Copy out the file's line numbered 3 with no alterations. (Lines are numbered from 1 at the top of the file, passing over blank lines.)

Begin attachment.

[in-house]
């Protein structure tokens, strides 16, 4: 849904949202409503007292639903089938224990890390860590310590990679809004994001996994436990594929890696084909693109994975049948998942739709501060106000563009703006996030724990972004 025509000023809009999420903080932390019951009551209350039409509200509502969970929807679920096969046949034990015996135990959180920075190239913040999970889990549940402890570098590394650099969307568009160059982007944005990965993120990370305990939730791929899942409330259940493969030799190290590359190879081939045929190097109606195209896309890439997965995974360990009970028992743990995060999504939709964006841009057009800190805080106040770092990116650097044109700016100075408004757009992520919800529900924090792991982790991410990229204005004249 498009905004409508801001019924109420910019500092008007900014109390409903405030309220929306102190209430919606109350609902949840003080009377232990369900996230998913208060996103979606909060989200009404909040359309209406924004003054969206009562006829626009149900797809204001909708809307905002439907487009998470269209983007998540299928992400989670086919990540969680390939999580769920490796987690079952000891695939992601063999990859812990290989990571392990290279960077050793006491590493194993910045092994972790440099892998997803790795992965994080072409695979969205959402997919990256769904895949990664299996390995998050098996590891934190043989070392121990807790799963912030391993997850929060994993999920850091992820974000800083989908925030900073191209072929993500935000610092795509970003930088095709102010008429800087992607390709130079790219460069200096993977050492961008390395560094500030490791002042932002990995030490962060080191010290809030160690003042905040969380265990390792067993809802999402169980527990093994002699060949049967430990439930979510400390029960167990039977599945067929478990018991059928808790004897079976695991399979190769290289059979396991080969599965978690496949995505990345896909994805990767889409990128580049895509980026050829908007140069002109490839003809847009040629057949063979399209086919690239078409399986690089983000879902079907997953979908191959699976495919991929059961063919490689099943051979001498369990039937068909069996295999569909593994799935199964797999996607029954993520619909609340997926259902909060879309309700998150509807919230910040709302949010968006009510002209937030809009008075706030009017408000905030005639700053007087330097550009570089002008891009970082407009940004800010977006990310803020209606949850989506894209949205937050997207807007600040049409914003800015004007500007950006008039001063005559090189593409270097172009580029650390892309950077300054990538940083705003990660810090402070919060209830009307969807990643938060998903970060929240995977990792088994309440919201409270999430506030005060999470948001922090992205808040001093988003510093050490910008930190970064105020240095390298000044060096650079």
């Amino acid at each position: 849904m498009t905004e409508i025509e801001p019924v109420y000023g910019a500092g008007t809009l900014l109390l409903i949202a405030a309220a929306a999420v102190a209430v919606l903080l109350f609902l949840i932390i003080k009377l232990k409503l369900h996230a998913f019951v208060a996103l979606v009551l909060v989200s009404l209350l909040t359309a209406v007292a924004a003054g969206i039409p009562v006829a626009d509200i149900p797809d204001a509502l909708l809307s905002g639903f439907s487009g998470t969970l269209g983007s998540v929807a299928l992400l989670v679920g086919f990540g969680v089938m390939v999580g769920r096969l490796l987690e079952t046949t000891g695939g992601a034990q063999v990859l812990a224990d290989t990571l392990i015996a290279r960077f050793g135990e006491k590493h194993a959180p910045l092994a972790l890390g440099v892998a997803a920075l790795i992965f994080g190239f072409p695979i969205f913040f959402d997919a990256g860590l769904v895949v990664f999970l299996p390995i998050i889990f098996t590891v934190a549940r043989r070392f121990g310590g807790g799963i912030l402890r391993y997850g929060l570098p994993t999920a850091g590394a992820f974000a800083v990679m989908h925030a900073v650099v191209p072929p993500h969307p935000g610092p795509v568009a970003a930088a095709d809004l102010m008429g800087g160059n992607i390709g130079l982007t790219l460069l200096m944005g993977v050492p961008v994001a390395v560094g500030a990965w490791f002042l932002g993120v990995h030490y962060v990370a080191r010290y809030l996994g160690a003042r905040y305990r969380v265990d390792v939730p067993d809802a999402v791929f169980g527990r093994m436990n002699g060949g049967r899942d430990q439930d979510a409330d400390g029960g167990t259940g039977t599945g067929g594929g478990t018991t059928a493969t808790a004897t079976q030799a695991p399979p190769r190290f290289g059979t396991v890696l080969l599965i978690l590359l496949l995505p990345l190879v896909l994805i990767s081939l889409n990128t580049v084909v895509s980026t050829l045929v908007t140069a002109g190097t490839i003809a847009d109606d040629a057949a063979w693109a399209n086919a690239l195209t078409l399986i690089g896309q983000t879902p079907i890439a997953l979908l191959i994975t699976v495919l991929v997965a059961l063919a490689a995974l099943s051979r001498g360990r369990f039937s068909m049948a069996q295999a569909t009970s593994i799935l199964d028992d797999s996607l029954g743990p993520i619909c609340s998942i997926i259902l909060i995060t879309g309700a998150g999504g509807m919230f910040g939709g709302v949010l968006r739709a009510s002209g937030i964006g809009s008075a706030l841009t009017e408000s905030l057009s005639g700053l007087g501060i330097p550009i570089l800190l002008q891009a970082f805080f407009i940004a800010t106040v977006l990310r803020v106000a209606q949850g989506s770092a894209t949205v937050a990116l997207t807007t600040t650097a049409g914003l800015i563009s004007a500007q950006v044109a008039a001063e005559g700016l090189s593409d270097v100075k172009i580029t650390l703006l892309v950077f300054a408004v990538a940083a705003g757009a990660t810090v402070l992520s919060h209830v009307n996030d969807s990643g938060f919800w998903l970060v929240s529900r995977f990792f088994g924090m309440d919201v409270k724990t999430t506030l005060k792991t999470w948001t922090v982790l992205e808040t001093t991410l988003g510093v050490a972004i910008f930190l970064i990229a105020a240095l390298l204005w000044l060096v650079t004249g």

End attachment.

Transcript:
């Amino acid at each position: 849904m498009t905004e409508i025509e801001p019924v109420y000023g910019a500092g008007t809009l900014l109390l409903i949202a405030a309220a929306a999420v102190a209430v919606l903080l109350f609902l949840i932390i003080k009377l232990k409503l369900h996230a998913f019951v208060a996103l979606v009551l909060v989200s009404l209350l909040t359309a209406v007292a924004a003054g969206i039409p009562v006829a626009d509200i149900p797809d204001a509502l909708l809307s905002g639903f439907s487009g998470t969970l269209g983007s998540v929807a299928l992400l989670v679920g086919f990540g969680v089938m390939v999580g769920r096969l490796l987690e079952t046949t000891g695939g992601a034990q063999v990859l812990a224990d290989t990571l392990i015996a290279r960077f050793g135990e006491k590493h194993a959180p910045l092994a972790l890390g440099v892998a997803a920075l790795i992965f994080g190239f072409p695979i969205f913040f959402d997919a990256g860590l769904v895949v990664f999970l299996p390995i998050i889990f098996t590891v934190a549940r043989r070392f121990g310590g807790g799963i912030l402890r391993y997850g929060l570098p994993t999920a850091g590394a992820f974000a800083v990679m989908h925030a900073v650099v191209p072929p993500h969307p935000g610092p795509v568009a970003a930088a095709d809004l102010m008429g800087g160059n992607i390709g130079l982007t790219l460069l200096m944005g993977v050492p961008v994001a390395v560094g500030a990965w490791f002042l932002g993120v990995h030490y962060v990370a080191r010290y809030l996994g160690a003042r905040y305990r969380v265990d390792v939730p067993d809802a999402v791929f169980g527990r093994m436990n002699g060949g049967r899942d430990q439930d979510a409330d400390g029960g167990t259940g039977t599945g067929g594929g478990t018991t059928a493969t808790a004897t079976q030799a695991p399979p190769r190290f290289g059979t396991v890696l080969l599965i978690l590359l496949l995505p990345l190879v896909l994805i990767s081939l889409n990128t580049v084909v895509s980026t050829l045929v908007t140069a002109g190097t490839i003809a847009d109606d040629a057949a063979w693109a399209n086919a690239l195209t078409l399986i690089g896309q983000t879902p079907i890439a997953l979908l191959i994975t699976v495919l991929v997965a059961l063919a490689a995974l099943s051979r001498g360990r369990f039937s068909m049948a069996q295999a569909t009970s593994i799935l199964d028992d797999s996607l029954g743990p993520i619909c609340s998942i997926i259902l909060i995060t879309g309700a998150g999504g509807m919230f910040g939709g709302v949010l968006r739709a009510s002209g937030i964006g809009s008075a706030l841009t009017e408000s905030l057009s005639g700053l007087g501060i330097p550009i570089l800190l002008q891009a970082f805080f407009i940004a800010t106040v977006l990310r803020v106000a209606q949850g989506s770092a894209t949205v937050a990116l997207t807007t600040t650097a049409g914003l800015i563009s004007a500007q950006v044109a008039a001063e005559g700016l090189s593409d270097v100075k172009i580029t650390l703006l892309v950077f300054a408004v990538a940083a705003g757009a990660t810090v402070l992520s919060h209830v009307n996030d969807s990643g938060f919800w998903l970060v929240s529900r995977f990792f088994g924090m309440d919201v409270k724990t999430t506030l005060k792991t999470w948001t922090v982790l992205e808040t001093t991410l988003g510093v050490a972004i910008f930190l970064i990229a105020a240095l390298l204005w000044l060096v650079t004249g």